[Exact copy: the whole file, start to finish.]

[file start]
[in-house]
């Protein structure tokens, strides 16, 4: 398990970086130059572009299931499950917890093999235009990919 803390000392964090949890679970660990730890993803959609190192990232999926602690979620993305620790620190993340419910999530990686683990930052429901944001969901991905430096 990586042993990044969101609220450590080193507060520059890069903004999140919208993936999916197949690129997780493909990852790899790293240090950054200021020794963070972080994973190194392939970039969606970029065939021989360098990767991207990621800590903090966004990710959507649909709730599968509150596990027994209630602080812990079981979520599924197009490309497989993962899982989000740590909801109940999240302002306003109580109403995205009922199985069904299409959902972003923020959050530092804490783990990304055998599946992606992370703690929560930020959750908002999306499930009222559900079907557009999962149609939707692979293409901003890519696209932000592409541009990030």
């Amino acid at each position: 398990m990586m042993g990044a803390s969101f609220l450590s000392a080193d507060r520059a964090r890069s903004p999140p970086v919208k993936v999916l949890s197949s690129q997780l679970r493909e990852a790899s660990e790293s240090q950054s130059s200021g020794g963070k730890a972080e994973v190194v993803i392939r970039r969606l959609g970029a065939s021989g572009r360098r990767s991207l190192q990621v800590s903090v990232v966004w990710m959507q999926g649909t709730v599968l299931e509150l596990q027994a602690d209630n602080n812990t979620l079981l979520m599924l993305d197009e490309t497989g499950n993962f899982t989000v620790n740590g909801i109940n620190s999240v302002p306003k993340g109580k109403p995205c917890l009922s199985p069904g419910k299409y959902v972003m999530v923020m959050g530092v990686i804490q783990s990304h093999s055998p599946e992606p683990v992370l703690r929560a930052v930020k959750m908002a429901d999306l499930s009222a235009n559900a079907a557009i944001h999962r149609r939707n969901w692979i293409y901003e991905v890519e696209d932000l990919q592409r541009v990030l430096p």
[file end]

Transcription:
[in-house]
């Protein structure tokens, strides 16, 4: 398990970086130059572009299931499950917890093999235009990919 803390000392964090949890679970660990730890993803959609190192990232999926602690979620993305620790620190993340419910999530990686683990930052429901944001969901991905430096 990586042993990044969101609220450590080193507060520059890069903004999140919208993936999916197949690129997780493909990852790899790293240090950054200021020794963070972080994973190194392939970039969606970029065939021989360098990767991207990621800590903090966004990710959507649909709730599968509150596990027994209630602080812990079981979520599924197009490309497989993962899982989000740590909801109940999240302002306003109580109403995205009922199985069904299409959902972003923020959050530092804490783990990304055998599946992606992370703690929560930020959750908002999306499930009222559900079907557009999962149609939707692979293409901003890519696209932000592409541009990030």
């Amino acid at each position: 398990m990586m042993g990044a803390s969101f609220l450590s000392a080193d507060r520059a964090r890069s903004p999140p970086v919208k993936v999916l949890s197949s690129q997780l679970r493909e990852a790899s660990e790293s240090q950054s130059s200021g020794g963070k730890a972080e994973v190194v993803i392939r970039r969606l959609g970029a065939s021989g572009r360098r990767s991207l190192q990621v800590s903090v990232v966004w990710m959507q999926g649909t709730v599968l299931e509150l596990q027994a602690d209630n602080n812990t979620l079981l979520m599924l993305d197009e490309t497989g499950n993962f899982t989000v620790n740590g909801i109940n620190s999240v302002p306003k993340g109580k109403p995205c917890l009922s199985p069904g419910k299409y959902v972003m999530v923020m959050g530092v990686i804490q783990s990304h093999s055998p599946e992606p683990v992370l703690r929560a930052v930020k959750m908002a429901d999306l499930s009222a235009n559900a079907a557009i944001h999962r149609r939707n969901w692979i293409y901003e991905v890519e696209d932000l990919q592409r541009v990030l430096p």